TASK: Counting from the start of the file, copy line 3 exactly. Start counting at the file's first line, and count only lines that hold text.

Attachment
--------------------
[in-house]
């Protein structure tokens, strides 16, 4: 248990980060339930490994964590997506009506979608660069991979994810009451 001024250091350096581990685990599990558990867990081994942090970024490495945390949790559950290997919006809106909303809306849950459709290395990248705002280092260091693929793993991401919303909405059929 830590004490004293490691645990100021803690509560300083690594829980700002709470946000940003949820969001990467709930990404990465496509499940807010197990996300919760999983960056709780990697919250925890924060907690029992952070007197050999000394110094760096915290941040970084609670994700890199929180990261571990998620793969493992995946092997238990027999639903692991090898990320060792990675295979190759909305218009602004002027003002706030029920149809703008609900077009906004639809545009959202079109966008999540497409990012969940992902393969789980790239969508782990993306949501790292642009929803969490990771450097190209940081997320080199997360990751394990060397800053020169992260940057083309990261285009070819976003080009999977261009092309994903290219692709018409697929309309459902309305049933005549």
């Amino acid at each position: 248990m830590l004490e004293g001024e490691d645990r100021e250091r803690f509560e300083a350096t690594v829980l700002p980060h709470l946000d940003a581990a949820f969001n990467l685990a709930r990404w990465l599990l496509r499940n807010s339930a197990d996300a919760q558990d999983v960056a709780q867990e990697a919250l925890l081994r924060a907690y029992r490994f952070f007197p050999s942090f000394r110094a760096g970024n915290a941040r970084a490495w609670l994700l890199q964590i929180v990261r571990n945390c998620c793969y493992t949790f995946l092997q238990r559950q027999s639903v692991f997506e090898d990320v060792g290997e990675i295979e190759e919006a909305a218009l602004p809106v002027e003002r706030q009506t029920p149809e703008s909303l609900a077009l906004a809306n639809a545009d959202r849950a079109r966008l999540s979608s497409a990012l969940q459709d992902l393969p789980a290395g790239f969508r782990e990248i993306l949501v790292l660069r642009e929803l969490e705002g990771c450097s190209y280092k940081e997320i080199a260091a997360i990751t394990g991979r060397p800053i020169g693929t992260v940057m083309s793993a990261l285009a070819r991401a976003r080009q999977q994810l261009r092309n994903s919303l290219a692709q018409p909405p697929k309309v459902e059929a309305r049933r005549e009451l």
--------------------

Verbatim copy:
């Amino acid at each position: 248990m830590l004490e004293g001024e490691d645990r100021e250091r803690f509560e300083a350096t690594v829980l700002p980060h709470l946000d940003a581990a949820f969001n990467l685990a709930r990404w990465l599990l496509r499940n807010s339930a197990d996300a919760q558990d999983v960056a709780q867990e990697a919250l925890l081994r924060a907690y029992r490994f952070f007197p050999s942090f000394r110094a760096g970024n915290a941040r970084a490495w609670l994700l890199q964590i929180v990261r571990n945390c998620c793969y493992t949790f995946l092997q238990r559950q027999s639903v692991f997506e090898d990320v060792g290997e990675i295979e190759e919006a909305a218009l602004p809106v002027e003002r706030q009506t029920p149809e703008s909303l609900a077009l906004a809306n639809a545009d959202r849950a079109r966008l999540s979608s497409a990012l969940q459709d992902l393969p789980a290395g790239f969508r782990e990248i993306l949501v790292l660069r642009e929803l969490e705002g990771c450097s190209y280092k940081e997320i080199a260091a997360i990751t394990g991979r060397p800053i020169g693929t992260v940057m083309s793993a990261l285009a070819r991401a976003r080009q999977q994810l261009r092309n994903s919303l290219a692709q018409p909405p697929k309309v459902e059929a309305r049933r005549e009451l």